An argument for unbleached flour

Potato rolls and bread 

A few days ago we posted about a pastry chef who only uses bleached flour for cakes. Today we look at a counterpoint (of sorts), this time from Cooking Light Magazine, which advocates ditching bleached flour for unbleached.

The crux of the Cooking Light article is that the reason flour is bleached is because it benefitted large-scale commercial bakeries who needed a very consistent product. Before baking occurred on a such a massive scale, flour would naturally be “bleached” through oxidation, which occurs 1-2 months after grinding the wheat into flour. Cooking Light explains that unlike “farm-to-table garden goods, best when hot off the vine, freshly milled “green” flour isn’t the most ideal for baking. The gluten in wheat flour needs time and oxygen to develop and mature, resulting in a stronger, more elastic dough… and lighter, fluffier product. Also with age, the flour naturally becomes whiter and paler.”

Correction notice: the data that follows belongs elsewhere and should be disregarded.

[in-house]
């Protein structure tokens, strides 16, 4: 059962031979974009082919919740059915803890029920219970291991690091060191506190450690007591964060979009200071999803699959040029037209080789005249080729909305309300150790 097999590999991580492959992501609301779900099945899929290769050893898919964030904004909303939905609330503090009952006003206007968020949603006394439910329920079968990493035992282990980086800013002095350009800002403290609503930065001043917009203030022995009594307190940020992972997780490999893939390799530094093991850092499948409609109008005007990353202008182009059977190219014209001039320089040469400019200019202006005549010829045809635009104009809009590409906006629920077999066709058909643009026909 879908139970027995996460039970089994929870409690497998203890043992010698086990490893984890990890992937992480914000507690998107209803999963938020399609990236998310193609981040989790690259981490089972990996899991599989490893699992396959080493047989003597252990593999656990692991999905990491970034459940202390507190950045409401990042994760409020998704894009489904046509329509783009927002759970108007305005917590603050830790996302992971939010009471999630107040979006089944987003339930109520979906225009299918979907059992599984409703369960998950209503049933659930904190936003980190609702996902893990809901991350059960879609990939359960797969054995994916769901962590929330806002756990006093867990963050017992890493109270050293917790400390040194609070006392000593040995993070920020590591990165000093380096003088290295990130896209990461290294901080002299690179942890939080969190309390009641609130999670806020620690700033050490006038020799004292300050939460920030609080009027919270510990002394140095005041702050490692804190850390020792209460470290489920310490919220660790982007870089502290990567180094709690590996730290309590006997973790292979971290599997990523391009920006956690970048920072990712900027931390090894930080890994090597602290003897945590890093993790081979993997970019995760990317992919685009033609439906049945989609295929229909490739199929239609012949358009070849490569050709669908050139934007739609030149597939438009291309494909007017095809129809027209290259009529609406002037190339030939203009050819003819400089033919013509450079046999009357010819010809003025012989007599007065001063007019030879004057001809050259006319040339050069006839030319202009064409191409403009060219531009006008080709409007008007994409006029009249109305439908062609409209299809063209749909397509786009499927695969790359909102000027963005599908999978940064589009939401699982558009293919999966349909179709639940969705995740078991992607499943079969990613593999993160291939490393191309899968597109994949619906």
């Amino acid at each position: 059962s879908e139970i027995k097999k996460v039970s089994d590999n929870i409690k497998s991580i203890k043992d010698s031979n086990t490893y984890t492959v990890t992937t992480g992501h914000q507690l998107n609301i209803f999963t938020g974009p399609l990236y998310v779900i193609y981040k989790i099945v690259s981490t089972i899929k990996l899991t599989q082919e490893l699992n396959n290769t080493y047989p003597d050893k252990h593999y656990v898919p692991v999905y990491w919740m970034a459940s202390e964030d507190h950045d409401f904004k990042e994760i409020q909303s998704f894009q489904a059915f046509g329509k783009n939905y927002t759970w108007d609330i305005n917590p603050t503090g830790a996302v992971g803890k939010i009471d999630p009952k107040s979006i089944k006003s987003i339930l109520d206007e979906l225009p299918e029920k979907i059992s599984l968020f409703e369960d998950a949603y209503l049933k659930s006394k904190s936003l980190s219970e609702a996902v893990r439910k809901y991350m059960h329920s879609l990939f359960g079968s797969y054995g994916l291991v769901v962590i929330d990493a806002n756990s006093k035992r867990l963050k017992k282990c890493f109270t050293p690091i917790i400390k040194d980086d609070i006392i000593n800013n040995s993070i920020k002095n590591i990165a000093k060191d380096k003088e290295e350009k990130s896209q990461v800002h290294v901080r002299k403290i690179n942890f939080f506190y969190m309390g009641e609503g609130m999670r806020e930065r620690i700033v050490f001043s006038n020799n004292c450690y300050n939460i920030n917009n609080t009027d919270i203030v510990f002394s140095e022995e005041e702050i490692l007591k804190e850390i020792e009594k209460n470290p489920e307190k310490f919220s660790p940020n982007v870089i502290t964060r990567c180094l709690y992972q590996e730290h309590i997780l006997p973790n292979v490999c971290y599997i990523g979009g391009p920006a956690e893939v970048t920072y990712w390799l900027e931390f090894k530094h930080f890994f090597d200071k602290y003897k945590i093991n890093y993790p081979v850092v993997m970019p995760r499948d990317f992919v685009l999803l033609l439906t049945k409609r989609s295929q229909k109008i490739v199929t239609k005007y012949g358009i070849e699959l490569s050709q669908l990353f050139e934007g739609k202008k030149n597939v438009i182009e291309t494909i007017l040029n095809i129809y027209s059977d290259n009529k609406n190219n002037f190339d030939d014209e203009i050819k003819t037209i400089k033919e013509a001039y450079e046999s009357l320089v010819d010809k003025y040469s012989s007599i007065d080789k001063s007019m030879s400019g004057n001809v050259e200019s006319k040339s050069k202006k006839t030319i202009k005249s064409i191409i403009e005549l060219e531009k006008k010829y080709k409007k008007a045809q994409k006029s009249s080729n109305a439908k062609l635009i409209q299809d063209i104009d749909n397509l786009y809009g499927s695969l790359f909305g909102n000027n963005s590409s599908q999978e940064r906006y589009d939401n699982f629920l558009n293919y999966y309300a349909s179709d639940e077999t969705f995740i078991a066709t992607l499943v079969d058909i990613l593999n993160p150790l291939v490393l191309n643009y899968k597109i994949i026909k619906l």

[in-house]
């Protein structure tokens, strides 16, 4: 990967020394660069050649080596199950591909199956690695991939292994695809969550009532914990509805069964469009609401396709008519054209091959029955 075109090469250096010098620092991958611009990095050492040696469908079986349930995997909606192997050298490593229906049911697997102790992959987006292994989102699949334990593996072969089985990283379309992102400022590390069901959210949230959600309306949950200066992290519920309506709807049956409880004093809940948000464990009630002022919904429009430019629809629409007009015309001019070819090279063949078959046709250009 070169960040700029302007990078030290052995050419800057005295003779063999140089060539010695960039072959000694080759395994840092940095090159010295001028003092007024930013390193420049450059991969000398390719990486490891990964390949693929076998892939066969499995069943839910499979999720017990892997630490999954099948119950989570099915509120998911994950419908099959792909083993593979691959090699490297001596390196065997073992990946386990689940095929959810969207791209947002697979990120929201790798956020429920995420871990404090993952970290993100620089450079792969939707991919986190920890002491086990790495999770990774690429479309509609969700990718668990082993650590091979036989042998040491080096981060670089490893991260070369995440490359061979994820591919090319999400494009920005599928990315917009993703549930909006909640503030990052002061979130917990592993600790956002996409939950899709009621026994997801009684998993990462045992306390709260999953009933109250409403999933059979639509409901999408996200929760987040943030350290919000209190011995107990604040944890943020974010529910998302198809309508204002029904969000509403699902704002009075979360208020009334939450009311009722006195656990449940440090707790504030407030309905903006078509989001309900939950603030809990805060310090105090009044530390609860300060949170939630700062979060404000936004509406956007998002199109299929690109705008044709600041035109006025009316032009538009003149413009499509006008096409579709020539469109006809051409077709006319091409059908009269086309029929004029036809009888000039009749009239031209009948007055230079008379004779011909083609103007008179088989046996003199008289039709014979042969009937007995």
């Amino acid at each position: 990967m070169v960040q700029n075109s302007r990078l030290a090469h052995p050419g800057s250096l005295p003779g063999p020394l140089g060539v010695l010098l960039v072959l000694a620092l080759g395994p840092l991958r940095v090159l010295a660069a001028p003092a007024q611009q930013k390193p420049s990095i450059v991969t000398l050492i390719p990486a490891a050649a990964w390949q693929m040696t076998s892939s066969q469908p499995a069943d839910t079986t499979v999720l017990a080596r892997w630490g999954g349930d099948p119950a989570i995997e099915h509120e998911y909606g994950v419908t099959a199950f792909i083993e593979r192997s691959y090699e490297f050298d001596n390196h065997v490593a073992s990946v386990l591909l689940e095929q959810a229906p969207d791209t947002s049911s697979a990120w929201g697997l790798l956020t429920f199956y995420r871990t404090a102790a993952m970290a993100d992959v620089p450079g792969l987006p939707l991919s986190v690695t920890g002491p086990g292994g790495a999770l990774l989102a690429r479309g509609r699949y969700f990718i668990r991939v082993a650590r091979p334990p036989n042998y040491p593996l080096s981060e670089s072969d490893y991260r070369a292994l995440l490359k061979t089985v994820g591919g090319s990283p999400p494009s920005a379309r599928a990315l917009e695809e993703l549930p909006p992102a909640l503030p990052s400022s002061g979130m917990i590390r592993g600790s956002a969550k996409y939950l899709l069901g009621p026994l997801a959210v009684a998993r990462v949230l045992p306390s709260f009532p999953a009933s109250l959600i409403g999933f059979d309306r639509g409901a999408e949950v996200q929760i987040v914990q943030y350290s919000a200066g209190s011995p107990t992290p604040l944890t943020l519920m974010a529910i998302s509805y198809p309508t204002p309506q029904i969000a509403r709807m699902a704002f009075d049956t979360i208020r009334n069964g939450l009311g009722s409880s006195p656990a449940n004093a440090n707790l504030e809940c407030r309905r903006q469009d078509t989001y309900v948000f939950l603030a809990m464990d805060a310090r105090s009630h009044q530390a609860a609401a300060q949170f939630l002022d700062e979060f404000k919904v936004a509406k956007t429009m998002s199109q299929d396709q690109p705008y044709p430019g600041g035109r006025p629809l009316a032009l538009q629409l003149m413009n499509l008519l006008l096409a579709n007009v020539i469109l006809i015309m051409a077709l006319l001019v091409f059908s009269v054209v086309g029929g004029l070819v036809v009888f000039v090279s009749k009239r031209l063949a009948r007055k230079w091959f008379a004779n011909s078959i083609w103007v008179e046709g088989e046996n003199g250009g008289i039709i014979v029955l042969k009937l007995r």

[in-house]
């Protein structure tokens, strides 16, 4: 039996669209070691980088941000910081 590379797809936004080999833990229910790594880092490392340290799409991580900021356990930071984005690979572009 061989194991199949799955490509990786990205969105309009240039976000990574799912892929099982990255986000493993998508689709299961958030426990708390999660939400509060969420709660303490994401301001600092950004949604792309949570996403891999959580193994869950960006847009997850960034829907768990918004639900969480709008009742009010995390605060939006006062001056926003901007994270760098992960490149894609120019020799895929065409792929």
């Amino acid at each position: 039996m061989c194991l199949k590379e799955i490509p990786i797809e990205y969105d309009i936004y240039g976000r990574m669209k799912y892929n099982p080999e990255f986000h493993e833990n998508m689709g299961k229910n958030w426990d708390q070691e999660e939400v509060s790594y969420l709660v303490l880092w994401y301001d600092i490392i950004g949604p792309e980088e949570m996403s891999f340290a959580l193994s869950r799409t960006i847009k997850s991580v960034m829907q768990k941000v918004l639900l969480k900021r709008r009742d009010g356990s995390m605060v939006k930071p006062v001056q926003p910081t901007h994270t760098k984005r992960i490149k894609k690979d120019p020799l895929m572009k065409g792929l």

Chemicals – either potassium bromate or chlorine gas – replaced the natural aging process and made the flour much whiter. Potassium bromate fell out of favor after bromates were linked to cancer in laboratory animals in the 1980s. The chemical is banned in Europe and Canada, but is still allowed in the US, although the FDA has encouraged producers to stop using it. In California, products that contain potassium bromate must carry a warning label. In other states, look for the term “unbromated wheat flour” if you want a product without bromate.

The article asserts that most home bakers won’t notice any difference if they switch to unbleached flour. “The difference between bleached and unbleached flour is basically indiscernible to the home baker,” says Sharon Davis of the Home Baking Association. She claims that “the bleaching process helps commercial bakers with consistency. Spread, texture, volume, and quality of grain must be exact each and every time… but for the home baker, the only thing bleach has to offer is a whiter bread or cookie.” The caveat is that there is no mention of whether unbleached flour will negatively affect cakes, the main point of the previous article about using bleached cake flour.

Photo of Monday morning potato rolls and bread from Cooking Light Magazine

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